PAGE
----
How We Met: Mother Knows Best
When love takes off
Photo by Kristen Jensen
The bogus phone number that Bette Spielman gave her chatty seatmate on a flight from San Juan to New York should have been enough to avoid a follow-up phone call without hurting the woman’s feelings. Bette was returning from a vacation with her mom. She was wedged between her mother who was totally engrossed in a book and the persistent woman trying to get Bette to meet her son.
“She had so many packages and carry-ons I had to sit with my feet curled under me,” says Bette. While she thought the woman was funny and nice, Bette had no intention of meeting a guy who needed his mother to arrange his social life.
Meanwhile, Bob had recently broken off an engagement, was living at home, and was focusing on his job as a Wilton police officer. His true love was flying, but airlines weren’t hiring. He joined the police department to become the only dual qualified pilot/police officer in order to be eligible to fly the governor’s helicopter.
Now home, the senior Mrs. Spielman raved about the pretty young woman she met on the airplane. Bob could only imagine his typical Italian mom talking about “her son, the pilot.” But he trusted her so he decided to call. When he got a wrong number he switched into cop mode to track down Bette Bowman, pretending it was for a case he was working on.
Internet searches didn’t exist, and Bette was suspicious about how he found her not-yet-listed number. When Bob asked her out for one of his rare evenings off, Bette quickly told him that it was her night to play paddle with her aunt and uncle.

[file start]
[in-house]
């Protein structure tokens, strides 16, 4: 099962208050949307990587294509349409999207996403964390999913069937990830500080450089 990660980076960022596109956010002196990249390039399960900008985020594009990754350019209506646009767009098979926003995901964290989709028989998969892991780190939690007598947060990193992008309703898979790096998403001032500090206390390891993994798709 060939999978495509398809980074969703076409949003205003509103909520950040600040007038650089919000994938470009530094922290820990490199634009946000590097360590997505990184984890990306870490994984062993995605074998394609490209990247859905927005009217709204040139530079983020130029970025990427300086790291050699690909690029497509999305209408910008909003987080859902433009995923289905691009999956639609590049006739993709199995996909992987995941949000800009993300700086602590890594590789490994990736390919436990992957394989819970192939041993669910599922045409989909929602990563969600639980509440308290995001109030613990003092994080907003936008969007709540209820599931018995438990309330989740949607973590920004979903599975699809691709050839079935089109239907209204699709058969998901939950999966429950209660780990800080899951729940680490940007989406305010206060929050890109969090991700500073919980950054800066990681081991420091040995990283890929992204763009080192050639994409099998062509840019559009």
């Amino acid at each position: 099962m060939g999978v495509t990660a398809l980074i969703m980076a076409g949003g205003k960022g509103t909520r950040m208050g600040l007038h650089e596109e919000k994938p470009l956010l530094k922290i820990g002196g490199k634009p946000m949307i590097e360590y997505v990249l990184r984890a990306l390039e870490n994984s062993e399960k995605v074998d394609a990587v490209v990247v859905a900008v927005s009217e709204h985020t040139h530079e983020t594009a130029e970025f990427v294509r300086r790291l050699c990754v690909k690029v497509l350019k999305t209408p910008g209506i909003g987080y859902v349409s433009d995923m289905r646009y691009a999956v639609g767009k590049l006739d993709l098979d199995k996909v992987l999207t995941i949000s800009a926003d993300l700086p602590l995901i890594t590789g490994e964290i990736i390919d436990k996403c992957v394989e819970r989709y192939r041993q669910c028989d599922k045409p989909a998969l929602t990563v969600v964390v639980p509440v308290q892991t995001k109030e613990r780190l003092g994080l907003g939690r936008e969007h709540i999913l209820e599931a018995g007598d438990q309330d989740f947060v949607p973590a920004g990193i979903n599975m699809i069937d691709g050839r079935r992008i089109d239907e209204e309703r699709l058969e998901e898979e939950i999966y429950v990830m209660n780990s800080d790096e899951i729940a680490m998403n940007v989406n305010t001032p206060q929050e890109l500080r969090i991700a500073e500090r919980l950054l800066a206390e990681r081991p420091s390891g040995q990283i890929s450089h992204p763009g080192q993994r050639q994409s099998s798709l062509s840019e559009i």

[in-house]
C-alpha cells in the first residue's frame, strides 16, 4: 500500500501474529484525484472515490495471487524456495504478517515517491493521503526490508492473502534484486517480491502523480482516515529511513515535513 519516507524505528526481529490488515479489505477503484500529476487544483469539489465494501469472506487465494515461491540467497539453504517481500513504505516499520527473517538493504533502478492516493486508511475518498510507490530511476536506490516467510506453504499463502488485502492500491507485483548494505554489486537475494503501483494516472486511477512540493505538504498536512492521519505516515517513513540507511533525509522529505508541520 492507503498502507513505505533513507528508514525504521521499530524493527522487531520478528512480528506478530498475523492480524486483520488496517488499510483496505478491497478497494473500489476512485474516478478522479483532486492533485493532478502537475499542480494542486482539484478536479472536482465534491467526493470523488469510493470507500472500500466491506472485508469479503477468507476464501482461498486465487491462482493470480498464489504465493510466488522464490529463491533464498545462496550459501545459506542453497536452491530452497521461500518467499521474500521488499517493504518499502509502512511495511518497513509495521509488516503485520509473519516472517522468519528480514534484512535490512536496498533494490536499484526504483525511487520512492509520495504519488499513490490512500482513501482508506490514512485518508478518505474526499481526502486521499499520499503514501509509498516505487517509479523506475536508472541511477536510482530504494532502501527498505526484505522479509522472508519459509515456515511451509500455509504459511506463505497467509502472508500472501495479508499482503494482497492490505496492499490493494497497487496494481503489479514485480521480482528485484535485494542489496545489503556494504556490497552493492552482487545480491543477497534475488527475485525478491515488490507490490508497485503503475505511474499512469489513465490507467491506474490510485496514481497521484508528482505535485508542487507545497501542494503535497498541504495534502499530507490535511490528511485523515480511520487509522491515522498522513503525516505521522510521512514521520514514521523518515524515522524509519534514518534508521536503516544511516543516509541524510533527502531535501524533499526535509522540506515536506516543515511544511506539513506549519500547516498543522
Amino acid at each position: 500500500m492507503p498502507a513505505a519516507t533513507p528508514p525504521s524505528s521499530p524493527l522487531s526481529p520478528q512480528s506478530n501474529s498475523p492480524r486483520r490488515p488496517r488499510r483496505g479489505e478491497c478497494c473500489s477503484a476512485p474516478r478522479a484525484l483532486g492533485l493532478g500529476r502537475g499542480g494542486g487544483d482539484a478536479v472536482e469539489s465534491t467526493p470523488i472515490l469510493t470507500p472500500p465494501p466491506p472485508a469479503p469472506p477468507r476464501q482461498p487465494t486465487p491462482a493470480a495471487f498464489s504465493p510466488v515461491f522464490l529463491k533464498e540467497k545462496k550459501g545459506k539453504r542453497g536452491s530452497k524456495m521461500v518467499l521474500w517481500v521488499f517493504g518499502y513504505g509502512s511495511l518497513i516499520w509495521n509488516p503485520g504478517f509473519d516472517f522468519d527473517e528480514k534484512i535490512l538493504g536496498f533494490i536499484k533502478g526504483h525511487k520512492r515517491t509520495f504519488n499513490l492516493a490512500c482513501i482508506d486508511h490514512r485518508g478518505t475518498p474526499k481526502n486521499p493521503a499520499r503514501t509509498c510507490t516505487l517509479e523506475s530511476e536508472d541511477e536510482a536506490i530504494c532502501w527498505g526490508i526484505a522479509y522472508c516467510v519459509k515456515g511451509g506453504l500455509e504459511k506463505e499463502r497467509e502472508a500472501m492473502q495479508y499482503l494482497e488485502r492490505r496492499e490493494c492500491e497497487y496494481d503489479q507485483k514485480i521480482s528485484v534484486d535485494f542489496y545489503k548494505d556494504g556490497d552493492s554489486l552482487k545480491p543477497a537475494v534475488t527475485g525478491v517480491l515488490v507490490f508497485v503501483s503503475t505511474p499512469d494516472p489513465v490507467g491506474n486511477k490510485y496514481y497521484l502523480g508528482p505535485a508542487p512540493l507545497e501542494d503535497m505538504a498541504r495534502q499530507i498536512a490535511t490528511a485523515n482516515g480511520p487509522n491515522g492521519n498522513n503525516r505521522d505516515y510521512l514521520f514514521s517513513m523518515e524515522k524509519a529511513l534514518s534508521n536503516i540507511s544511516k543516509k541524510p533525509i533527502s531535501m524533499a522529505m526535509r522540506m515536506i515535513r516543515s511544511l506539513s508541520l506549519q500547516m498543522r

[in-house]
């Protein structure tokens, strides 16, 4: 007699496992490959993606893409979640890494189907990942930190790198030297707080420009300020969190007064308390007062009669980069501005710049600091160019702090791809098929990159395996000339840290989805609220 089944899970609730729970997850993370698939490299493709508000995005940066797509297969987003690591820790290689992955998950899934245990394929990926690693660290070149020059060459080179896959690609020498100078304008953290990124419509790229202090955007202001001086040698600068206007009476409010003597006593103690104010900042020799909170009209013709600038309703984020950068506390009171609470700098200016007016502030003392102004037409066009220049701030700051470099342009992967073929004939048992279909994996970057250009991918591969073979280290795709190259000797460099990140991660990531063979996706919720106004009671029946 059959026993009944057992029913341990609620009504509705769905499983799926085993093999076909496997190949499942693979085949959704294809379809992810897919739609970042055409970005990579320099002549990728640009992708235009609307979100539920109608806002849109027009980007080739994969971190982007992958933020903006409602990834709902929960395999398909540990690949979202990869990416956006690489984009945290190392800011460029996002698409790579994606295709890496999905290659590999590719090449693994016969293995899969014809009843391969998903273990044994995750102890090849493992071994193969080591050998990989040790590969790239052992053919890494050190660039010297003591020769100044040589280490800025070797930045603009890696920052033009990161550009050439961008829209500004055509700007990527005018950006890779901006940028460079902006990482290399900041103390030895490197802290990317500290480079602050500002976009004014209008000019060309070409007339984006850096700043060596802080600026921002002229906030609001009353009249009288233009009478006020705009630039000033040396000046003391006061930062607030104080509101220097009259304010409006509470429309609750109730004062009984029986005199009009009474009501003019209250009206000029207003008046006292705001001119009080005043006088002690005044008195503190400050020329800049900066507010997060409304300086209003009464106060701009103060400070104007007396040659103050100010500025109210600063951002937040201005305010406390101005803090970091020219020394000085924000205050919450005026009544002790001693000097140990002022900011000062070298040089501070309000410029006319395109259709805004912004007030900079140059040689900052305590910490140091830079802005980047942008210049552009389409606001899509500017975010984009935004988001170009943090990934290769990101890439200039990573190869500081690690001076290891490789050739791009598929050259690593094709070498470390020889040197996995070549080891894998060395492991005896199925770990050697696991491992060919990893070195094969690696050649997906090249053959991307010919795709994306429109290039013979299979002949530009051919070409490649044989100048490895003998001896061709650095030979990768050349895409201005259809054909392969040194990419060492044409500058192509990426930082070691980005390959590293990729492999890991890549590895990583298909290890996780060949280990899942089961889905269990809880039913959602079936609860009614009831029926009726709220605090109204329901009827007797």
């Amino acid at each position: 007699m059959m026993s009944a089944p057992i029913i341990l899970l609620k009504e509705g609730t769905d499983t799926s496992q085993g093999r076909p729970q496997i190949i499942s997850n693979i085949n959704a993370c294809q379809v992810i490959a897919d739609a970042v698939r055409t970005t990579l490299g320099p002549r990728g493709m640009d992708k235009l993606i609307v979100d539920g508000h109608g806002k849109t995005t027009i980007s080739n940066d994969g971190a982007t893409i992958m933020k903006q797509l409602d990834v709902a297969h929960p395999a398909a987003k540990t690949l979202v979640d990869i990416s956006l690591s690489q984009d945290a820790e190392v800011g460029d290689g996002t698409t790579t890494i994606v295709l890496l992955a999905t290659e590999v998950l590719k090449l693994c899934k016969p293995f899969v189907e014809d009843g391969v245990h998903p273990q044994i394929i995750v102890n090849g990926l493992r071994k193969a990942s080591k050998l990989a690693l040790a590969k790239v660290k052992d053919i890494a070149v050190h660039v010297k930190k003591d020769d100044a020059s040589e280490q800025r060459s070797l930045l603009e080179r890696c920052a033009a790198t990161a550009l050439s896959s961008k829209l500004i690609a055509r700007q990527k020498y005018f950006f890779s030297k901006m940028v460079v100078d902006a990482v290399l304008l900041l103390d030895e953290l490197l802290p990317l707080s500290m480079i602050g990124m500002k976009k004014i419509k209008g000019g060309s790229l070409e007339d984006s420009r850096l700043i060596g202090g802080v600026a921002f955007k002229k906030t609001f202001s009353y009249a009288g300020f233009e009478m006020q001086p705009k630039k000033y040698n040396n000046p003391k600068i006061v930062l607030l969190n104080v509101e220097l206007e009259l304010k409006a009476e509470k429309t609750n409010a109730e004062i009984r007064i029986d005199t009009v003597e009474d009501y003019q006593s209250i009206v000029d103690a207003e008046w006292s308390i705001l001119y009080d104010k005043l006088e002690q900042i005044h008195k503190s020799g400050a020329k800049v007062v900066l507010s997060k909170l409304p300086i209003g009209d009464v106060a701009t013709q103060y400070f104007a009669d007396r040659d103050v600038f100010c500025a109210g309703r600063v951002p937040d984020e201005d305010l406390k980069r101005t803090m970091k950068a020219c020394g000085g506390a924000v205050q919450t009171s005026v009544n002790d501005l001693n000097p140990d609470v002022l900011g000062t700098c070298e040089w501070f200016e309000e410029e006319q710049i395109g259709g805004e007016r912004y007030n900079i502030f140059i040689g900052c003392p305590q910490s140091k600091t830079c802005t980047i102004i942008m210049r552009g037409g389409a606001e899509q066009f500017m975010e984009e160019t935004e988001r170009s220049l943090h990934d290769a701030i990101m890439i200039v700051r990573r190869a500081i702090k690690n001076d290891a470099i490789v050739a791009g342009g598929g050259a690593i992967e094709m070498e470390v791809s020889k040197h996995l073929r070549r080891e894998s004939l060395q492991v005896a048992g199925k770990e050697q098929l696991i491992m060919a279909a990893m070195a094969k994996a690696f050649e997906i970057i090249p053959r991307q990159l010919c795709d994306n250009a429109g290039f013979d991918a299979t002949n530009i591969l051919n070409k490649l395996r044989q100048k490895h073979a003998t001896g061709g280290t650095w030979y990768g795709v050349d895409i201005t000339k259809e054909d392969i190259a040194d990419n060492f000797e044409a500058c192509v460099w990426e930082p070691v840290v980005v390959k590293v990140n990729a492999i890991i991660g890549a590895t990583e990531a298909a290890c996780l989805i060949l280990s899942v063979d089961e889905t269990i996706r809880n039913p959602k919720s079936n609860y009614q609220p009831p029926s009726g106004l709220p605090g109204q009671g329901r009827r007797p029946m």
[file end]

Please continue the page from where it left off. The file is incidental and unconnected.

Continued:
To Bob it sounded like a brush off.
“Too bad,” he told her. “I was going to fly you around Manhattan and then take you for dinner.”
While Bette still declined, it didn’t take her long to call Bob back. This was, after all, an offer she couldn’t refuse. She too had broken off an engagement and was focusing on her career as a New Canaan schoolteacher, but she thought, Why not?
As promised, Bob rented a plane from Danbury Airport, where he was an instructor, flew Bette around Manhattan, and then took her to dinner in a small restaurant at Westchester Airport. While he stuck to non-alcoholic beverages, Bette kicked back and enjoyed herself. “He was interesting, funny, and cute and I really liked him,” says Bette. “He was just adorable.”
She admits the glass or two of wine she enjoyed might have lowered her inhibitions because when the date was over, Bette gave Bob a very long kiss—one that still makes Bob smile when he thinks of it. And then she announced, “I don’t want to scare you, but I think I’m going to marry you.”
A year later, on the anniversary of their first date, the two were engaged and have been married for 42 years. With Bette’s encouragement, Bob went on to become a pilot and recently retired after 37 years with United Airlines. Bette continued her career and was in the Ridgefield school system as a fourth-grade teacher and literacy coach for 20 years.
As for Bob’s mom, Lois Spielman, Bette feels lucky to have such a loving friend. And she adds, “She can never complain about her daughter-in-law because she picked me.”